3 Aug 2013 - My *real* warmup though, was the next day, with a hike up 13,397 foot South Arapaho Peak, also in the Indian Peaks wilderness, farther south than Brainard Lake. After a 3 am alpine wakeup, I drove in darkness south on Colorado 7 and 72 to Nederland, then west through Eldora, and on to where the pavement ends at the Fourth of July area. It is only about another 5 miles up the road to the Buckingham campground, and the Fourth of July trailhead, but on the rough road, it took me about 45 minutes in my sedan. One car passed me on the drive in, which was the only other car in the parking lot when I got there around 5 am. There were a few other cars parked along the road, but not many. It did not seem crowded. There was a touch of light in the sky, but not enough to hike by, especially in the trees, so I got to use my new headlamp. The other car was two guys with fishing poles, and since they didn't have a headlamp, they followed me at first. The trail climbs gently through the woods at first, with a few small wet spots, but eventually comes into more open terrain, and flattens out for a bit. At about 11,100 feet I turned right at a junction, instead of staying straight towards Arapaho Pass, and took a break on some nice rocks. There was a marshy spot on the trail just after the junction, but after this, the dry trail climbed steadily up the shoulder on the south side of the peak. After passing a very large cairn, which made a convenient windbreak, the trail continued up through flower filled meadows to the saddle southeast of South Arapaho Peak, where the route leaves the trail. The route continues by scrambling up Class 2 talus to the summit. The view was wonderful, with the Arapaho Glacier below, and North Arapaho Peak just 100 feet higher. There was a Colorado Mountain Club group on the mountain at the same time, and they were continuing with the Class 3-4 traverse of the ridge to North Arapaho Peak, 100 feet taller than South Arapaho, and the highest point in the Indian Peaks. I did not go past the South peak, however. On the way back down, I started to pass quite a lot of people, over a hundred by the time I got back to the parking lot. By then, the parking lot was completely packed with cars, with no extra space at all. One side of the road was also completely packed with parked cars, and since there was no usable shoulder most of the time, passing oncoming traffic was not always easy. There were some vehicles that were too large for the cramped road, one limo-style bus in particular, that should not have been on that road. I was getting a little bit of an altitude headache, and all this made the drive back to Estes Park rather tedious.
From the summit of South Arapaho Peak, looking down and towards North Arapaho Peak.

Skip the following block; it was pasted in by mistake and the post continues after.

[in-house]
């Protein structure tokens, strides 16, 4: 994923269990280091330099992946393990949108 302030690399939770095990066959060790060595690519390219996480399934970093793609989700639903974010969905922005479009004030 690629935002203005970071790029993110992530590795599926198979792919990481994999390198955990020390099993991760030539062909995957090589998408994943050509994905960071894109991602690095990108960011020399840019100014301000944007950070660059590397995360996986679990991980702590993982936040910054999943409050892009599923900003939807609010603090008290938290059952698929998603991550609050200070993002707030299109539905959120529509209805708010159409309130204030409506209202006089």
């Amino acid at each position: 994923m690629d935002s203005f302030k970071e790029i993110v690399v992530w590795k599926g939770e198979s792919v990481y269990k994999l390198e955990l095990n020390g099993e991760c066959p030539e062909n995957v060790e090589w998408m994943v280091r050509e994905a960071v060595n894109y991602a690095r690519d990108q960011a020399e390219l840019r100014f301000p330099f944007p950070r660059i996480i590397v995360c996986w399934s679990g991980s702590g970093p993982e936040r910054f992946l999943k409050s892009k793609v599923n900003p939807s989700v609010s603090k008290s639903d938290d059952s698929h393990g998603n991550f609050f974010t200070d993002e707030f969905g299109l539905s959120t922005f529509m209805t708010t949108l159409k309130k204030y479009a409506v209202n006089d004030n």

South Arapaho Peak, from just below the saddle.
Meadows in the Fourth of July area.
4 Aug 2013 - The next day, I slept in, and then a visit to Chasm Lake, underneath the huge face of Longs Peak. The first time I went to that lake, Tom and I were chased away by thunderstorms, and we only spent perhaps 15 minutes at the lake. This time around, I would not get to stay nearly that long before the predictable thunderstorms drove me off. By the time I got to the trailhead, perhaps 9 am, the parking lot was completely full, with many surely on the Keyhole route up Longs Peak, but I found a spot along the road farther down. As I approached the junction near Mount Lady Washington, where the Keyhole route heads right, and the trail to Chasm Lake left, I could see some poor weather brewing, on the other side of the mountains. The peaks did tend to hide the clouds, but out of sight did not mean out of danger. I wanted to get to the lake though, for the amazing view of Longs Peak, so I continued on after a short rest. After the last steep part of the trail, I reached the lake, and stopped for about 5 minutes for some water and photos, and split to the sounds of thunder on the other side of Longs. Once I got back to the junction, I decided my fast walking pace wasn't enough, and then started trail running the rest of the way. My hiking boots turned out to be surprisingly adequate trail runners. Once I got well below the trees, I slowed down, and it soon started to rain. This felt nice and cool, so I took my hat off, until it started to hail, when I had to put the hat back on. The next day, I had one more alpine start, a 3:30 am wakeup, before driving back to the Denver airport, and on to Washington, to meet up with RMI and climb Mount Rainier.
Looking towards Longs Peak and Chasm Lake from the trail junction. Despite the blue skies in this photo, the weather is deteriorating.
About six weeks after my visit, this part of Colorado was hit by very severe flooding, with loss of life. Lyons suffered severe damage, as did other towns, including part of Estes Park. The damage to roads was particularly thorough. US 36 is still closed as of this writing, and US 34 east of Estes Park, through Big Thompson canyon, suffered catastrophic damage. There are parts of Estes Park, where homeowners will not have access to their homes for over a year! Estes Park is currently closed to visitors, with limited road access. They were not kidding about the flash flood warnings!